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Now, when we compare the system of man's redemption with the system of the material universe, we shall find them, in many respects, analogous. Both are the conceptions of the same infinite Deity. Both are designed to promote the happiness of man. They differ only in this, that the one is adapted to his physical, the other to his moral wants. It would, therefore, be totally unlike any of the other works of God, if that system, of which the outline of the whole is known, did not shed abundant light upon those portions of the other system which yet remain unknown. And to this must be added another consideration. It cannot have escaped the attention of any thinking mind, that the progress of every science, since the revival of letters, has served to shed new light upon the Book of Revelation. Geography has borne witness to the truth of its delineations, the discovery and interpretation of ancient writings have illustrated its antiquities, political economy has confirmed the truth of its ethics, while intellectual philosophy is establishing the science of testimony, and fixing the principles of interpretation. And all this is evidently but in its very commencement. Who can foresee the glory of the result, when the full blaze of every science shall be concentrated upon the page of everlasting Truth, and thence reflected, with undiminished effulgence, upon the upward path of baptized philosophy!

And, lastly; as the constitution under which we are placed is a moral government, God bestows his richest blessings in strict accordance with the moral character of his creatures. May we not hope, then, that with the improvement of our race in piety, he will invigorate our powers of discovery; and, specially, that that "Spirit, who above all temples does prefer the upright heart and pure," will be sent to instruct us; that "what is dark in us he will illumine-what is low, raise and support?" Then, at last, every obstacle to our progress in knowledge and virtue having been removed, we shall enter upon that career of improvement for which we were originally designed by our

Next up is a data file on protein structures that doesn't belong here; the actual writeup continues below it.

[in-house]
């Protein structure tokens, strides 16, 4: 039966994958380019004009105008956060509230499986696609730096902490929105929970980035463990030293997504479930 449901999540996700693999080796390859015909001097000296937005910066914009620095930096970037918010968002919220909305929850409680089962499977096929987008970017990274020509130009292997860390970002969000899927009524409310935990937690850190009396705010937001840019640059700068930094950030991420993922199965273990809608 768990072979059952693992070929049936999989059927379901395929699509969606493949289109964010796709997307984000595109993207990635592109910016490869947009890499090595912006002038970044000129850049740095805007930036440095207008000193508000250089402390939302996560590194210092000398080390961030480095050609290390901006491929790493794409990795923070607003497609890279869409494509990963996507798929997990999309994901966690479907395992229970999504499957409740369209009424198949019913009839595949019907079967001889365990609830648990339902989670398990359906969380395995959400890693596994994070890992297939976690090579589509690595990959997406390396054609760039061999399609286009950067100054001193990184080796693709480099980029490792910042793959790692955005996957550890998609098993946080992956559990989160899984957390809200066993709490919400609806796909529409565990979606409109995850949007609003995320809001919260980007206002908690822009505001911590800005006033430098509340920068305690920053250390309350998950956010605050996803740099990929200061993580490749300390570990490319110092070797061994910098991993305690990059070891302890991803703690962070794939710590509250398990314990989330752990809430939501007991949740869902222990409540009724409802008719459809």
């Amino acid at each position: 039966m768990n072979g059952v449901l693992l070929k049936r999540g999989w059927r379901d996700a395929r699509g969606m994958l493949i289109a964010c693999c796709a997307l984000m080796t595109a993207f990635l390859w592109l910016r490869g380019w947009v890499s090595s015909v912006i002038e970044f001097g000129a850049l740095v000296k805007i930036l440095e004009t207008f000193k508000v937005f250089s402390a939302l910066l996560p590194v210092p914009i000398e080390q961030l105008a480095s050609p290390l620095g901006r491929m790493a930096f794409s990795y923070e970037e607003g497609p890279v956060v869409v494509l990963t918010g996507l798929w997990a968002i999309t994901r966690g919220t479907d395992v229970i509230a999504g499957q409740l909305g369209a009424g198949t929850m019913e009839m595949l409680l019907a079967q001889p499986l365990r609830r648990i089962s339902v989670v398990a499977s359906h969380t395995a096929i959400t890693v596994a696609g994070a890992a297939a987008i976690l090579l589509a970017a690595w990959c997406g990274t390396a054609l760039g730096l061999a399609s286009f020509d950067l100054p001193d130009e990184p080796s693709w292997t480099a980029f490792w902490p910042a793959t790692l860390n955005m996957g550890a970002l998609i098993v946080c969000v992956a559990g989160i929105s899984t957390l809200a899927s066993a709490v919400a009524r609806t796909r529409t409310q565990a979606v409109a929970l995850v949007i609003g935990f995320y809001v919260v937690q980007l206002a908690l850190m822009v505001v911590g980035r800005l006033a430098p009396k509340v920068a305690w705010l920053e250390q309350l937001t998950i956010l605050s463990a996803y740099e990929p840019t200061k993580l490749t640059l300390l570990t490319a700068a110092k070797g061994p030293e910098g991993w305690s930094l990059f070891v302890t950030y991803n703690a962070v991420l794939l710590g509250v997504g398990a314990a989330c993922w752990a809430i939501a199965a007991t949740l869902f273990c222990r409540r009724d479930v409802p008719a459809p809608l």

Creator. Then, as at the beginning, shall God look upon all the works which he has made, and behold, all will be again good. Then shall the morning stars sing together, and all the sons of God shout aloud for joy.


Hurricane in Barbadoes in August, 1831. Described by one of the Moravian Missionaries.

How little do we know what a day may bring forth! Wednesday last (August 10th) the sun shone brightly on this rich and highly cultivated island, adorned with many an elegant mansion: the following morning, all was devastation and ruin. About 7 o'clock on Wednesday evening, the sky assumed an unusual appearance; and it seems that those who understand this climate dreaded the coming evil. The wind continued to increase, and blew cold. My husband and myself retired to rest between ten and eleven o'clock. About twelve, the storm, blowing tremendously from the west, awoke us. Brother Taylor now came into our room, and brother Morrish proceeded with him to examine the doors and windows of the house, to ascertain that all was secure this being a point of great importance; for, if the hurricane once gets entrance, it carries all before it. We now quitted our bed-room, and repaired to the hall, which is in the centre of the building: it was well we did so; for, in a short time, our apartments were a mere wreck. At this time, the storm was raging with frightful fury from the north, forcing in the rain, which fell in torrents, at every crevice, till the floor of our hall was covered. The brethren having returned to us from a second attempt to secure the weaker parts of the building, we all knelt down, and brother Taylor commended us in earnest prayer to the Lord, imploring him that, whether it was for life or for